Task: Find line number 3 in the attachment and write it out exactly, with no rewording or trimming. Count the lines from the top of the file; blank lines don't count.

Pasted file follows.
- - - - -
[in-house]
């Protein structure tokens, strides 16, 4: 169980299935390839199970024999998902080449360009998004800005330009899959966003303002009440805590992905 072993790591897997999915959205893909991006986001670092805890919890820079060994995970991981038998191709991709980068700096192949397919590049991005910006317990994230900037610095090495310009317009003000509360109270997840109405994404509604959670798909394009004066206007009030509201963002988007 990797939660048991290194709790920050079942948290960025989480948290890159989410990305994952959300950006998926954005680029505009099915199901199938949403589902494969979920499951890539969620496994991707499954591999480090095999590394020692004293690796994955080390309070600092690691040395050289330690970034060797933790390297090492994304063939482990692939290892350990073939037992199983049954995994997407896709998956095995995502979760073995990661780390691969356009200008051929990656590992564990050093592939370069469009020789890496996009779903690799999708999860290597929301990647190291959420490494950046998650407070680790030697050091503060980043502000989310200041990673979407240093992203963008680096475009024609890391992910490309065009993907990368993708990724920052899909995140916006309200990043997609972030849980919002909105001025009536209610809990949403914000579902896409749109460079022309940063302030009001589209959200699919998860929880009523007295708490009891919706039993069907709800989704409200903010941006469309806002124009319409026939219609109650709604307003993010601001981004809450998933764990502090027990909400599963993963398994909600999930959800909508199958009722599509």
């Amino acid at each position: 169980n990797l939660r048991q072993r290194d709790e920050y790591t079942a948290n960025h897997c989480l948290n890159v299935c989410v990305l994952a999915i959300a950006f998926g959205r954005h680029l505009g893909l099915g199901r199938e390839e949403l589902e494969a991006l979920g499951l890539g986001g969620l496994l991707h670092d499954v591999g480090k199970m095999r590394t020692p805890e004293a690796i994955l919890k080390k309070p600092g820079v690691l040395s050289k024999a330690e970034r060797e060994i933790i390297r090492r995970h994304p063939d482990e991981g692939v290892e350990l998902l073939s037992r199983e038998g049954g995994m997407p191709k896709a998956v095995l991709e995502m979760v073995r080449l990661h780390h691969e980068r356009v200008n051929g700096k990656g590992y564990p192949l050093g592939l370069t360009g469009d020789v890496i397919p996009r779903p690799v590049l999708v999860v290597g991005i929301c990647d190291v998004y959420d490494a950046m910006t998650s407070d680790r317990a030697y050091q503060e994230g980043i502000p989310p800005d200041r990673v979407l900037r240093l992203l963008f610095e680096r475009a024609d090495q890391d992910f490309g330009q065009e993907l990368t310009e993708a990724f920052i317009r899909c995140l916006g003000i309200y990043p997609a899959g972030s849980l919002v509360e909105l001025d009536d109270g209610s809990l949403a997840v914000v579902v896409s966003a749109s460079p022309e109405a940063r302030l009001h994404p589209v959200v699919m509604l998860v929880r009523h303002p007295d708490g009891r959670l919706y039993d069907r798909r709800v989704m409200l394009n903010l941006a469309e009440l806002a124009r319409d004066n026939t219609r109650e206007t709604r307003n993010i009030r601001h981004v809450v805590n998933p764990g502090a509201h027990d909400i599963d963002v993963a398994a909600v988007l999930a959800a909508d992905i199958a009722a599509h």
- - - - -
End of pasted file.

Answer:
């Amino acid at each position: 169980n990797l939660r048991q072993r290194d709790e920050y790591t079942a948290n960025h897997c989480l948290n890159v299935c989410v990305l994952a999915i959300a950006f998926g959205r954005h680029l505009g893909l099915g199901r199938e390839e949403l589902e494969a991006l979920g499951l890539g986001g969620l496994l991707h670092d499954v591999g480090k199970m095999r590394t020692p805890e004293a690796i994955l919890k080390k309070p600092g820079v690691l040395s050289k024999a330690e970034r060797e060994i933790i390297r090492r995970h994304p063939d482990e991981g692939v290892e350990l998902l073939s037992r199983e038998g049954g995994m997407p191709k896709a998956v095995l991709e995502m979760v073995r080449l990661h780390h691969e980068r356009v200008n051929g700096k990656g590992y564990p192949l050093g592939l370069t360009g469009d020789v890496i397919p996009r779903p690799v590049l999708v999860v290597g991005i929301c990647d190291v998004y959420d490494a950046m910006t998650s407070d680790r317990a030697y050091q503060e994230g980043i502000p989310p800005d200041r990673v979407l900037r240093l992203l963008f610095e680096r475009a024609d090495q890391d992910f490309g330009q065009e993907l990368t310009e993708a990724f920052i317009r899909c995140l916006g003000i309200y990043p997609a899959g972030s849980l919002v509360e909105l001025d009536d109270g209610s809990l949403a997840v914000v579902v896409s966003a749109s460079p022309e109405a940063r302030l009001h994404p589209v959200v699919m509604l998860v929880r009523h303002p007295d708490g009891r959670l919706y039993d069907r798909r709800v989704m409200l394009n903010l941006a469309e009440l806002a124009r319409d004066n026939t219609r109650e206007t709604r307003n993010i009030r601001h981004v809450v805590n998933p764990g502090a509201h027990d909400i599963d963002v993963a398994a909600v988007l999930a959800a909508d992905i199958a009722a599509h």